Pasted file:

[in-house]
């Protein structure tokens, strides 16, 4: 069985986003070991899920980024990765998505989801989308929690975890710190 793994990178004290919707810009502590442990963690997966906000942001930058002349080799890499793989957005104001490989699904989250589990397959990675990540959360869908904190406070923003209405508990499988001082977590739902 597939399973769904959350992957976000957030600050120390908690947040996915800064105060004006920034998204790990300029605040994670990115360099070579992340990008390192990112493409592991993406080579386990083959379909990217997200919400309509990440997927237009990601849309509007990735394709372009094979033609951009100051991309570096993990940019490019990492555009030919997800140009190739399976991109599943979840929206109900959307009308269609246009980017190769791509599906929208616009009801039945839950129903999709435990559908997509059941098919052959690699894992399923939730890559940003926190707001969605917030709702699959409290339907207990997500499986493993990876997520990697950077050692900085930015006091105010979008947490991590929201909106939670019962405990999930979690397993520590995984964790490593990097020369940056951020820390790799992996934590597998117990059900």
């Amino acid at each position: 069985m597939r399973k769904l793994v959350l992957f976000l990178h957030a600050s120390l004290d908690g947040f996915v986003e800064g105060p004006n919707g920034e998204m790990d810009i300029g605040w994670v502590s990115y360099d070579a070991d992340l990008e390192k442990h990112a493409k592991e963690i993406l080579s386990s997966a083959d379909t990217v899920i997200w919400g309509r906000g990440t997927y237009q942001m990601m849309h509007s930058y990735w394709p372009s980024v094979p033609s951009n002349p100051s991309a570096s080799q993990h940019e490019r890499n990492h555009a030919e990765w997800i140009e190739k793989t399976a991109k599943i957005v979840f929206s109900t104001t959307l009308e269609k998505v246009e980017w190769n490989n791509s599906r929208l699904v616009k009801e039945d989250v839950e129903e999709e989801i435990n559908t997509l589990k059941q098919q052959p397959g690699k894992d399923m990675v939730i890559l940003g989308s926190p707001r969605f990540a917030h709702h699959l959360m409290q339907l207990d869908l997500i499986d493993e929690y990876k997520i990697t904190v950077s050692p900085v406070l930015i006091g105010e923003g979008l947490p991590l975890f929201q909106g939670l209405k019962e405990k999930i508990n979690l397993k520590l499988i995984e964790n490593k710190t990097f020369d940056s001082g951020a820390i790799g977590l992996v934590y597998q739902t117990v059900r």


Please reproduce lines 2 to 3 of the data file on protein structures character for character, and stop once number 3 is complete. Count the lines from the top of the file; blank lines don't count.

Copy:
């Protein structure tokens, strides 16, 4: 069985986003070991899920980024990765998505989801989308929690975890710190 793994990178004290919707810009502590442990963690997966906000942001930058002349080799890499793989957005104001490989699904989250589990397959990675990540959360869908904190406070923003209405508990499988001082977590739902 597939399973769904959350992957976000957030600050120390908690947040996915800064105060004006920034998204790990300029605040994670990115360099070579992340990008390192990112493409592991993406080579386990083959379909990217997200919400309509990440997927237009990601849309509007990735394709372009094979033609951009100051991309570096993990940019490019990492555009030919997800140009190739399976991109599943979840929206109900959307009308269609246009980017190769791509599906929208616009009801039945839950129903999709435990559908997509059941098919052959690699894992399923939730890559940003926190707001969605917030709702699959409290339907207990997500499986493993990876997520990697950077050692900085930015006091105010979008947490991590929201909106939670019962405990999930979690397993520590995984964790490593990097020369940056951020820390790799992996934590597998117990059900």
């Amino acid at each position: 069985m597939r399973k769904l793994v959350l992957f976000l990178h957030a600050s120390l004290d908690g947040f996915v986003e800064g105060p004006n919707g920034e998204m790990d810009i300029g605040w994670v502590s990115y360099d070579a070991d992340l990008e390192k442990h990112a493409k592991e963690i993406l080579s386990s997966a083959d379909t990217v899920i997200w919400g309509r906000g990440t997927y237009q942001m990601m849309h509007s930058y990735w394709p372009s980024v094979p033609s951009n002349p100051s991309a570096s080799q993990h940019e490019r890499n990492h555009a030919e990765w997800i140009e190739k793989t399976a991109k599943i957005v979840f929206s109900t104001t959307l009308e269609k998505v246009e980017w190769n490989n791509s599906r929208l699904v616009k009801e039945d989250v839950e129903e999709e989801i435990n559908t997509l589990k059941q098919q052959p397959g690699k894992d399923m990675v939730i890559l940003g989308s926190p707001r969605f990540a917030h709702h699959l959360m409290q339907l207990d869908l997500i499986d493993e929690y990876k997520i990697t904190v950077s050692p900085v406070l930015i006091g105010e923003g979008l947490p991590l975890f929201q909106g939670l209405k019962e405990k999930i508990n979690l397993k520590l499988i995984e964790n490593k710190t990097f020369d940056s001082g951020a820390i790799g977590l992996v934590y597998q739902t117990v059900r």